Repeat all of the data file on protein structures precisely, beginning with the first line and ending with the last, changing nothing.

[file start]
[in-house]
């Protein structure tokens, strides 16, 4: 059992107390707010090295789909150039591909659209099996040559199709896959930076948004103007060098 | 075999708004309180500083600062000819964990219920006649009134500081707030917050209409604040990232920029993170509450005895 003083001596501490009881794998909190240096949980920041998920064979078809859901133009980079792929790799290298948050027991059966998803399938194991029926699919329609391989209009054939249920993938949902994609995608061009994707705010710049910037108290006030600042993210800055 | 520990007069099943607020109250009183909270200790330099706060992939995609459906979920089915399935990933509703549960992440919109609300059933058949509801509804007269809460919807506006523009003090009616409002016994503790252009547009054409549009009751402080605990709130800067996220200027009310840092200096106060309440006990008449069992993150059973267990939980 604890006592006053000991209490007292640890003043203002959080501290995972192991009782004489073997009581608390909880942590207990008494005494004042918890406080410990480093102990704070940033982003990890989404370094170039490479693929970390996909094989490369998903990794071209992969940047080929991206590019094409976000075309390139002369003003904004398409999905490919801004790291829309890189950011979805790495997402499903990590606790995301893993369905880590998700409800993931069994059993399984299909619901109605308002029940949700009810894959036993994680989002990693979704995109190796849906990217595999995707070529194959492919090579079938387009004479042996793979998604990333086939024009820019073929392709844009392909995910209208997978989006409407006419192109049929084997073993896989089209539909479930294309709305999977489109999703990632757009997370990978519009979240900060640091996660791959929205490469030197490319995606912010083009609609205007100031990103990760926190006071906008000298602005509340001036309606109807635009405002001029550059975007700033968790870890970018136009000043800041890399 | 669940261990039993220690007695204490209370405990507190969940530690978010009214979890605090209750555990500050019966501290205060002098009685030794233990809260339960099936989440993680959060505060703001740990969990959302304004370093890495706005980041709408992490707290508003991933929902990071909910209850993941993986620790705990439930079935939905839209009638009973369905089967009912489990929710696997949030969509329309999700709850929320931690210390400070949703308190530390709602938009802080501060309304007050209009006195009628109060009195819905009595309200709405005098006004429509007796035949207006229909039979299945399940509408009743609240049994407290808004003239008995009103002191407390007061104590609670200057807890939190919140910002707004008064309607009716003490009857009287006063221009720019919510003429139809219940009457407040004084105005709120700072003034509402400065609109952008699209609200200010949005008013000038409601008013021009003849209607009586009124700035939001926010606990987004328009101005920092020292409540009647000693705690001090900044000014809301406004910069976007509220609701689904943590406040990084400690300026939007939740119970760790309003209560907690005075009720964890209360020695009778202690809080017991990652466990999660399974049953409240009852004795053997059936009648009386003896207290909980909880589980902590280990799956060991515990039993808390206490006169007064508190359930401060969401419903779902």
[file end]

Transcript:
[in-house]
């Protein structure tokens, strides 16, 4: 059992107390707010090295789909150039591909659209099996040559199709896959930076948004103007060098 | 075999708004309180500083600062000819964990219920006649009134500081707030917050209409604040990232920029993170509450005895 003083001596501490009881794998909190240096949980920041998920064979078809859901133009980079792929790799290298948050027991059966998803399938194991029926699919329609391989209009054939249920993938949902994609995608061009994707705010710049910037108290006030600042993210800055 | 520990007069099943607020109250009183909270200790330099706060992939995609459906979920089915399935990933509703549960992440919109609300059933058949509801509804007269809460919807506006523009003090009616409002016994503790252009547009054409549009009751402080605990709130800067996220200027009310840092200096106060309440006990008449069992993150059973267990939980 604890006592006053000991209490007292640890003043203002959080501290995972192991009782004489073997009581608390909880942590207990008494005494004042918890406080410990480093102990704070940033982003990890989404370094170039490479693929970390996909094989490369998903990794071209992969940047080929991206590019094409976000075309390139002369003003904004398409999905490919801004790291829309890189950011979805790495997402499903990590606790995301893993369905880590998700409800993931069994059993399984299909619901109605308002029940949700009810894959036993994680989002990693979704995109190796849906990217595999995707070529194959492919090579079938387009004479042996793979998604990333086939024009820019073929392709844009392909995910209208997978989006409407006419192109049929084997073993896989089209539909479930294309709305999977489109999703990632757009997370990978519009979240900060640091996660791959929205490469030197490319995606912010083009609609205007100031990103990760926190006071906008000298602005509340001036309606109807635009405002001029550059975007700033968790870890970018136009000043800041890399 | 669940261990039993220690007695204490209370405990507190969940530690978010009214979890605090209750555990500050019966501290205060002098009685030794233990809260339960099936989440993680959060505060703001740990969990959302304004370093890495706005980041709408992490707290508003991933929902990071909910209850993941993986620790705990439930079935939905839209009638009973369905089967009912489990929710696997949030969509329309999700709850929320931690210390400070949703308190530390709602938009802080501060309304007050209009006195009628109060009195819905009595309200709405005098006004429509007796035949207006229909039979299945399940509408009743609240049994407290808004003239008995009103002191407390007061104590609670200057807890939190919140910002707004008064309607009716003490009857009287006063221009720019919510003429139809219940009457407040004084105005709120700072003034509402400065609109952008699209609200200010949005008013000038409601008013021009003849209607009586009124700035939001926010606990987004328009101005920092020292409540009647000693705690001090900044000014809301406004910069976007509220609701689904943590406040990084400690300026939007939740119970760790309003209560907690005075009720964890209360020695009778202690809080017991990652466990999660399974049953409240009852004795053997059936009648009386003896207290909980909880589980902590280990799956060991515990039993808390206490006169007064508190359930401060969401419903779902």